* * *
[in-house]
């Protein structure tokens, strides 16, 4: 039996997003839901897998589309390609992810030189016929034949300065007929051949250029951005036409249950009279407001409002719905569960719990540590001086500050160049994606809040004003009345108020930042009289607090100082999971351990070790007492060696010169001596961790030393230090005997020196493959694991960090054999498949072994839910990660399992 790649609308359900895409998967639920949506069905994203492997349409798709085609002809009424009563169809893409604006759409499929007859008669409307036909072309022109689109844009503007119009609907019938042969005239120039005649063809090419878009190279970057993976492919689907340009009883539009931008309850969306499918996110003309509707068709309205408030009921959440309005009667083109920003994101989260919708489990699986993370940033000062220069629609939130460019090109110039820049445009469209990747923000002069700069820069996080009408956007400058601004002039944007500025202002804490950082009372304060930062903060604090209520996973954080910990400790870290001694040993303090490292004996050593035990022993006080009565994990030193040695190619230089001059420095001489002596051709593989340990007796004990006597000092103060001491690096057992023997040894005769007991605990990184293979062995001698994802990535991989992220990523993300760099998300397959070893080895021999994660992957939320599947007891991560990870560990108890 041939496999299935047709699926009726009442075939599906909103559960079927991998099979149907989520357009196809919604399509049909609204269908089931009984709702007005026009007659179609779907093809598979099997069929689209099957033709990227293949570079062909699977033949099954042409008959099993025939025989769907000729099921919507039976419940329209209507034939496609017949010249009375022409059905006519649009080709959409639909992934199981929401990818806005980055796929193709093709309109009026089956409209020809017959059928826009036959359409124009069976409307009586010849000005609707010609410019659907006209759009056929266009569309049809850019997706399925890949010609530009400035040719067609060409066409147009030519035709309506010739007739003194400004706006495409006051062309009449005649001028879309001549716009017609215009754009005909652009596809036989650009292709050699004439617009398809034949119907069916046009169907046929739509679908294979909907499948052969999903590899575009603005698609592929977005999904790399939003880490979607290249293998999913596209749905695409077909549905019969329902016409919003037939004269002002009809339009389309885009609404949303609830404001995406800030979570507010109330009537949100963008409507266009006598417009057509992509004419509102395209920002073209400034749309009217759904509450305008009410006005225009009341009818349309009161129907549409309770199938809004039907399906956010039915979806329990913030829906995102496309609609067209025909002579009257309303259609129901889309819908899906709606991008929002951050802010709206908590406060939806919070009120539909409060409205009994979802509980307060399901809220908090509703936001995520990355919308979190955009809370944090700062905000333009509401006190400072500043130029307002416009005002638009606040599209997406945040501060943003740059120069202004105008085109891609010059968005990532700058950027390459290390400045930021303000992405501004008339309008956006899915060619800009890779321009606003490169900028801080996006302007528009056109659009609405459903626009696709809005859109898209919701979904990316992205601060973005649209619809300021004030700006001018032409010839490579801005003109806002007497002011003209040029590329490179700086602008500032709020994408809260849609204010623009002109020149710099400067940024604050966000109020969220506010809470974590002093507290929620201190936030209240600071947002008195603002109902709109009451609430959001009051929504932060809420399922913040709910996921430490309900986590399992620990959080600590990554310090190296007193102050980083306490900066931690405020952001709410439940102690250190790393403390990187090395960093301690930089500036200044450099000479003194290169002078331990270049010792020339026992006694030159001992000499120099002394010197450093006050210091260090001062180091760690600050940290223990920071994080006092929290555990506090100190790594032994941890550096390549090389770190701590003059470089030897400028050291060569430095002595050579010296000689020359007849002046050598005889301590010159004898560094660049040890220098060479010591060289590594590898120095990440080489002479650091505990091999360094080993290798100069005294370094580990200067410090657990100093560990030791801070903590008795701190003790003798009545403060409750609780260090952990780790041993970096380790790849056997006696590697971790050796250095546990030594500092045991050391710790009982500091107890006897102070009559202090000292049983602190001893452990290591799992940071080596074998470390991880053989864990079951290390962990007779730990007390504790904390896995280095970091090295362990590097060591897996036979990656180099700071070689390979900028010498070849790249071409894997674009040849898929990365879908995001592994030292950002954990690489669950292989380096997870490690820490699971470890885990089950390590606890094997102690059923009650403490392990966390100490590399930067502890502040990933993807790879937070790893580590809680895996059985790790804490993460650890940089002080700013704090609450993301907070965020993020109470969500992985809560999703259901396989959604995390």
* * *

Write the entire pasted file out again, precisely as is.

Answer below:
[in-house]
């Protein structure tokens, strides 16, 4: 039996997003839901897998589309390609992810030189016929034949300065007929051949250029951005036409249950009279407001409002719905569960719990540590001086500050160049994606809040004003009345108020930042009289607090100082999971351990070790007492060696010169001596961790030393230090005997020196493959694991960090054999498949072994839910990660399992 790649609308359900895409998967639920949506069905994203492997349409798709085609002809009424009563169809893409604006759409499929007859008669409307036909072309022109689109844009503007119009609907019938042969005239120039005649063809090419878009190279970057993976492919689907340009009883539009931008309850969306499918996110003309509707068709309205408030009921959440309005009667083109920003994101989260919708489990699986993370940033000062220069629609939130460019090109110039820049445009469209990747923000002069700069820069996080009408956007400058601004002039944007500025202002804490950082009372304060930062903060604090209520996973954080910990400790870290001694040993303090490292004996050593035990022993006080009565994990030193040695190619230089001059420095001489002596051709593989340990007796004990006597000092103060001491690096057992023997040894005769007991605990990184293979062995001698994802990535991989992220990523993300760099998300397959070893080895021999994660992957939320599947007891991560990870560990108890 041939496999299935047709699926009726009442075939599906909103559960079927991998099979149907989520357009196809919604399509049909609204269908089931009984709702007005026009007659179609779907093809598979099997069929689209099957033709990227293949570079062909699977033949099954042409008959099993025939025989769907000729099921919507039976419940329209209507034939496609017949010249009375022409059905006519649009080709959409639909992934199981929401990818806005980055796929193709093709309109009026089956409209020809017959059928826009036959359409124009069976409307009586010849000005609707010609410019659907006209759009056929266009569309049809850019997706399925890949010609530009400035040719067609060409066409147009030519035709309506010739007739003194400004706006495409006051062309009449005649001028879309001549716009017609215009754009005909652009596809036989650009292709050699004439617009398809034949119907069916046009169907046929739509679908294979909907499948052969999903590899575009603005698609592929977005999904790399939003880490979607290249293998999913596209749905695409077909549905019969329902016409919003037939004269002002009809339009389309885009609404949303609830404001995406800030979570507010109330009537949100963008409507266009006598417009057509992509004419509102395209920002073209400034749309009217759904509450305008009410006005225009009341009818349309009161129907549409309770199938809004039907399906956010039915979806329990913030829906995102496309609609067209025909002579009257309303259609129901889309819908899906709606991008929002951050802010709206908590406060939806919070009120539909409060409205009994979802509980307060399901809220908090509703936001995520990355919308979190955009809370944090700062905000333009509401006190400072500043130029307002416009005002638009606040599209997406945040501060943003740059120069202004105008085109891609010059968005990532700058950027390459290390400045930021303000992405501004008339309008956006899915060619800009890779321009606003490169900028801080996006302007528009056109659009609405459903626009696709809005859109898209919701979904990316992205601060973005649209619809300021004030700006001018032409010839490579801005003109806002007497002011003209040029590329490179700086602008500032709020994408809260849609204010623009002109020149710099400067940024604050966000109020969220506010809470974590002093507290929620201190936030209240600071947002008195603002109902709109009451609430959001009051929504932060809420399922913040709910996921430490309900986590399992620990959080600590990554310090190296007193102050980083306490900066931690405020952001709410439940102690250190790393403390990187090395960093301690930089500036200044450099000479003194290169002078331990270049010792020339026992006694030159001992000499120099002394010197450093006050210091260090001062180091760690600050940290223990920071994080006092929290555990506090100190790594032994941890550096390549090389770190701590003059470089030897400028050291060569430095002595050579010296000689020359007849002046050598005889301590010159004898560094660049040890220098060479010591060289590594590898120095990440080489002479650091505990091999360094080993290798100069005294370094580990200067410090657990100093560990030791801070903590008795701190003790003798009545403060409750609780260090952990780790041993970096380790790849056997006696590697971790050796250095546990030594500092045991050391710790009982500091107890006897102070009559202090000292049983602190001893452990290591799992940071080596074998470390991880053989864990079951290390962990007779730990007390504790904390896995280095970091090295362990590097060591897996036979990656180099700071070689390979900028010498070849790249071409894997674009040849898929990365879908995001592994030292950002954990690489669950292989380096997870490690820490699971470890885990089950390590606890094997102690059923009650403490392990966390100490590399930067502890502040990933993807790879937070790893580590809680895996059985790790804490993460650890940089002080700013704090609450993301907070965020993020109470969500992985809560999703259901396989959604995390």